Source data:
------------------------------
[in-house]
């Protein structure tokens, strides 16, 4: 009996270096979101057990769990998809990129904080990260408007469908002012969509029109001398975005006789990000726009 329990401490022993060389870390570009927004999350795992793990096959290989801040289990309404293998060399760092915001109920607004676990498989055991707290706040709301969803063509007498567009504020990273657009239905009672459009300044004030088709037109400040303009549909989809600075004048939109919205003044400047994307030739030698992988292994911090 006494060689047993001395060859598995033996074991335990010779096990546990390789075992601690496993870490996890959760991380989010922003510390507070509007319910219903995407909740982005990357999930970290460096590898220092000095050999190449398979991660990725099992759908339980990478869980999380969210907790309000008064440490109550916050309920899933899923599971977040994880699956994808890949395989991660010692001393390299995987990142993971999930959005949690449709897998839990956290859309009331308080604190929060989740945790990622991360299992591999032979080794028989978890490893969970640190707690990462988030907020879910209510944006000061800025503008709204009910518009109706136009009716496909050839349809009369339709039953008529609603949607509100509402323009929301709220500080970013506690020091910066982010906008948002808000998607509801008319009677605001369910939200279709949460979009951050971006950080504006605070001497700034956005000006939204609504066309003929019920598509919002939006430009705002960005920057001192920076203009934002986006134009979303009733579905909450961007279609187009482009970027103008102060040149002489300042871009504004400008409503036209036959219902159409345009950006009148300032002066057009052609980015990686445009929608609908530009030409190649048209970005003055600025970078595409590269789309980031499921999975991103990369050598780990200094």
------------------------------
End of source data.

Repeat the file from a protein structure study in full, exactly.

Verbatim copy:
[in-house]
């Protein structure tokens, strides 16, 4: 009996270096979101057990769990998809990129904080990260408007469908002012969509029109001398975005006789990000726009 329990401490022993060389870390570009927004999350795992793990096959290989801040289990309404293998060399760092915001109920607004676990498989055991707290706040709301969803063509007498567009504020990273657009239905009672459009300044004030088709037109400040303009549909989809600075004048939109919205003044400047994307030739030698992988292994911090 006494060689047993001395060859598995033996074991335990010779096990546990390789075992601690496993870490996890959760991380989010922003510390507070509007319910219903995407909740982005990357999930970290460096590898220092000095050999190449398979991660990725099992759908339980990478869980999380969210907790309000008064440490109550916050309920899933899923599971977040994880699956994808890949395989991660010692001393390299995987990142993971999930959005949690449709897998839990956290859309009331308080604190929060989740945790990622991360299992591999032979080794028989978890490893969970640190707690990462988030907020879910209510944006000061800025503008709204009910518009109706136009009716496909050839349809009369339709039953008529609603949607509100509402323009929301709220500080970013506690020091910066982010906008948002808000998607509801008319009677605001369910939200279709949460979009951050971006950080504006605070001497700034956005000006939204609504066309003929019920598509919002939006430009705002960005920057001192920076203009934002986006134009979303009733579905909450961007279609187009482009970027103008102060040149002489300042871009504004400008409503036209036959219902159409345009950006009148300032002066057009052609980015990686445009929608609908530009030409190649048209970005003055600025970078595409590269789309980031499921999975991103990369050598780990200094």